Earlier today Patently Apple posted a report titled "An Apple Patent Discovered in Europe introduces us to a Unique Inductive Power Transfer Accessory for AirPower." Within that same patent filing we noticed that Apple had buried another possible future accessory that could also be inductively charged: a microscope. Due to the length of the detailing of this microscope it was decided to run this as a separate report.
Apple's patent Figure 13A presented below shows us a portion of a body tube #1300 of a microscope.
In the embodiment shown, the body tube includes three parts: a fixed part #1302, fixedly connected to the remainder of the microscope (not shown); an intermediary part #1304 is coupled to the fixed part but is able to freely rotate with respect to fixed part as indicated by arrow #1306; and a terminal part #1308 is coupled to intermediary part but is able to freely rotate with respect to the intermediary part as indicated by arrow #1310.
The terminal part includes an objective lens #1312 used to capture the subject matter (not shown) being viewed with the microscope. The intermediary and terminal parts rotate to allow for a focusing mechanism, for example by varying the length of the body tube and therefore the distance between objective lens and other optics in the remainder of the microscope.
For example, the rotation between intermediary part and the fixed part may result in a coarse focus and the rotation between the terminal part #1308 and intermediary part #1304 may result in a fine focus.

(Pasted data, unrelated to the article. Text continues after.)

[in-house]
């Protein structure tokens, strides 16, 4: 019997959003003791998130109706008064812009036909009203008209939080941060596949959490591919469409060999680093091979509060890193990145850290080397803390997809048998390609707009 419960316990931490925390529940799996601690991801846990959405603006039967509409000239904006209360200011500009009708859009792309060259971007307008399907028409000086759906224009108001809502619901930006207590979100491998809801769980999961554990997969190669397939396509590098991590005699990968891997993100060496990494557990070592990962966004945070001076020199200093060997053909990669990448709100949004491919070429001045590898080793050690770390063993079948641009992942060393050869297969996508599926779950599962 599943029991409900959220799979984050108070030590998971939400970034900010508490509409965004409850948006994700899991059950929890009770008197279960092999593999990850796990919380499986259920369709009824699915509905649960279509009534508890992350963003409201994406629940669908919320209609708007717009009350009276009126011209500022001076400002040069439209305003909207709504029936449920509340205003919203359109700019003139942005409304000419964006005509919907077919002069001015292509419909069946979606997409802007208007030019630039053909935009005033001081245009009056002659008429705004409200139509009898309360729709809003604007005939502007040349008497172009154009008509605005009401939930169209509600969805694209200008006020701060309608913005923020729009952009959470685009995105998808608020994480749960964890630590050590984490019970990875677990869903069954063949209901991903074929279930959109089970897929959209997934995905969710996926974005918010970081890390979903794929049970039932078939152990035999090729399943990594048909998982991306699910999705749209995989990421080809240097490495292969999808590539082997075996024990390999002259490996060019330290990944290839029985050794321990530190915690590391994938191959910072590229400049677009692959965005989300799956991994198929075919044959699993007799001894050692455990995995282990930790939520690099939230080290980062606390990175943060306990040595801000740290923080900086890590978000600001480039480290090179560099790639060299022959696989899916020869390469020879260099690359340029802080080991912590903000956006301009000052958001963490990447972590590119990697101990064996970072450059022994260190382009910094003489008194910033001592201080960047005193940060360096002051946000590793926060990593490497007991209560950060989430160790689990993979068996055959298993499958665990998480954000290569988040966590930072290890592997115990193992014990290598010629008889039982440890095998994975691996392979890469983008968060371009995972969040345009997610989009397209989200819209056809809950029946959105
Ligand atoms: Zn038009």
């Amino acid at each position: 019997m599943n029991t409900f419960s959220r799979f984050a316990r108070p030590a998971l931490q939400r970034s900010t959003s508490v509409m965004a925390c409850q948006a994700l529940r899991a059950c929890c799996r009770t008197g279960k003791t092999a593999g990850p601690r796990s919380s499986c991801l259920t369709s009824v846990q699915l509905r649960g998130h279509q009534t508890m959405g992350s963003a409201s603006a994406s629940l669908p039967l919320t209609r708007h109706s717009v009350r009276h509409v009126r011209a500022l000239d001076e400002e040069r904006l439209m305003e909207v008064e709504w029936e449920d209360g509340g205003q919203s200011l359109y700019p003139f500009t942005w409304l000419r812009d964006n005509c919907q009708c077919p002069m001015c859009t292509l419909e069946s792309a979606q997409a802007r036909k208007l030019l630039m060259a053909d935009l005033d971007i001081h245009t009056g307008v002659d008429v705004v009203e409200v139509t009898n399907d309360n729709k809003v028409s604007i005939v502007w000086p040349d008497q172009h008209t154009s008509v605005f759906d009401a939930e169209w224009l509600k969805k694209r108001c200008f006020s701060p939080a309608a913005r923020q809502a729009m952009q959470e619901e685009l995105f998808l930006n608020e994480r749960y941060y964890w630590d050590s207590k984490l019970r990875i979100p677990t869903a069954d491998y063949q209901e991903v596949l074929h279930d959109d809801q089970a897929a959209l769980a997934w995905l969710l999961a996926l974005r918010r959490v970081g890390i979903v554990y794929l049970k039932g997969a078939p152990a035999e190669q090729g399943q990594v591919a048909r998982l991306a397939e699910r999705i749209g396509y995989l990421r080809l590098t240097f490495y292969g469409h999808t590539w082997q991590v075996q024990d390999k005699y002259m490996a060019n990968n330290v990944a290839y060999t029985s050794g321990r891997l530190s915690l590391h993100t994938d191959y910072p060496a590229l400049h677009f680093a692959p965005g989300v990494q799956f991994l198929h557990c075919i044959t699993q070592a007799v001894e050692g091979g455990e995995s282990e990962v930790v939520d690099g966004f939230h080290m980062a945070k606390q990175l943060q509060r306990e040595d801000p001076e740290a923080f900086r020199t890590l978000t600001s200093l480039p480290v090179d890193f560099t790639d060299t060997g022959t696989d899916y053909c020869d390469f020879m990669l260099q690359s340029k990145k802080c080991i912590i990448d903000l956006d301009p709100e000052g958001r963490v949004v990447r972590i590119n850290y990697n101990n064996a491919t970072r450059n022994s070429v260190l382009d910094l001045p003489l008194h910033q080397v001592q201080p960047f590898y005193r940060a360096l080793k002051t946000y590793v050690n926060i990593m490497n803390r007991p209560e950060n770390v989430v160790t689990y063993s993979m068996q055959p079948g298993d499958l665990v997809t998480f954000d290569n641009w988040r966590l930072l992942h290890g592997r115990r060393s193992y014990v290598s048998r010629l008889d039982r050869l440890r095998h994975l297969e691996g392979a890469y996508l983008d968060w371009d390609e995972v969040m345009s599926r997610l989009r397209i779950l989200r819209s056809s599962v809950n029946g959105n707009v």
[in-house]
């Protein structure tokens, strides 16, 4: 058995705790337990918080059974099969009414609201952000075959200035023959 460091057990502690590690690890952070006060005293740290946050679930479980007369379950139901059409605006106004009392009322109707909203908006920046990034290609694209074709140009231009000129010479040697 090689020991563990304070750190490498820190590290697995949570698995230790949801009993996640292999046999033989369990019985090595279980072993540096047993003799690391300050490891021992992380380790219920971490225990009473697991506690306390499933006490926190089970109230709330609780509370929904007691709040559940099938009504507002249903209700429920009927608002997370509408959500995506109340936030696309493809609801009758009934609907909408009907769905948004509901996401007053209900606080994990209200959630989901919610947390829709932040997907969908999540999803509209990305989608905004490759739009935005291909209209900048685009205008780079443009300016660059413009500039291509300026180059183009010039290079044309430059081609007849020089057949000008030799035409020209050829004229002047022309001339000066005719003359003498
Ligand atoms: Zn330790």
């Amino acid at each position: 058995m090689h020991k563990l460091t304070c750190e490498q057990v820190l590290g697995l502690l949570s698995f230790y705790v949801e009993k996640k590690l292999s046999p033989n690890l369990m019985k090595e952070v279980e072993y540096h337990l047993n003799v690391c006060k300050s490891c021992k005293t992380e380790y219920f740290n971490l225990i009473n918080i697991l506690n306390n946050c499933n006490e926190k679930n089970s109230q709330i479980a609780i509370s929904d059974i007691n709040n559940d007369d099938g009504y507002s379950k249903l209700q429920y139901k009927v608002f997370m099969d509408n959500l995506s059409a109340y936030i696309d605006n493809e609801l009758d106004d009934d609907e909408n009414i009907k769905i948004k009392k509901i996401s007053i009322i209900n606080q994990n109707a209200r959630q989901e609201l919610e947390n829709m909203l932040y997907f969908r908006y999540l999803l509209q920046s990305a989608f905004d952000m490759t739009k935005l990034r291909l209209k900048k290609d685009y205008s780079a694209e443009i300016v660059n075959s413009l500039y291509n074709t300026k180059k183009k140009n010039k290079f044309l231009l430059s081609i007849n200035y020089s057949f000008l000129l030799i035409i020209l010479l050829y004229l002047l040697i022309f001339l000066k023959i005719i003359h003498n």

The terminal part #1308 includes a light #1314, which is used to illuminate the subject matter. The light requires power to operate. One option is to embed a battery into the terminal part #1308; however for small microscopes this may not be possible or desirable. Therefore, it is necessary to provide power from fixed part #1302 (which may in turn get power from an external power source) to terminal part #1308.
Apple's patent figure 13B illustrated above shows us a vertical cross-section through the center of body tube #1300 of figure 13A. The body tube includes fixed part #1302, intermediary part #1304 and terminal part #1308. As indicated by a dashed arrow, an optical path #1316 is provided from objective lens #1312 to the remainder of the microscope (not shown).
So that the subject matter of the present invention can be more clearly illustrated, Figure 13B is a simplified representation of the body tube, and therefore it does not show the mechanics of the focusing mechanism or other elements that may be included in the body tube, e.g., further lenses.
The fixed part #1302 includes an inductive power transmitter #2 (represented by a block) with a wired connection #1318 to a power source (not shown).
The inductive power transmitter includes a transmitting coil #7, concentric with the cylinder of body tube. The hole (#1322) provided in the center of the transmitting coil ensures the optical path isn't obstructed. The hole may also provide space for further optical elements, such as a lens. As will be appreciated, some parts of inductive power transmitter may be relocated to another part of the microscope due to size constraints or other considerations.
The terminal part #1308 includes an inductive power receiver #3 (represented by a block) with a wired connection #1320 to a light #1312. The inductive power receiver includes a power pickup stage #9 shown as a receiving coil, concentric with the cylinder of the body tube. The hole provided in the center of the receiving coil ensures optical path #1316 is not obstructed. The hole may also provide space for further optical elements, such as a lens.
According to Apple's European patent application, it was originally filed back in December 2017 and published on June 28, 2018. Considering that this is a patent application, the timing of such a product to market is unknown at this time.
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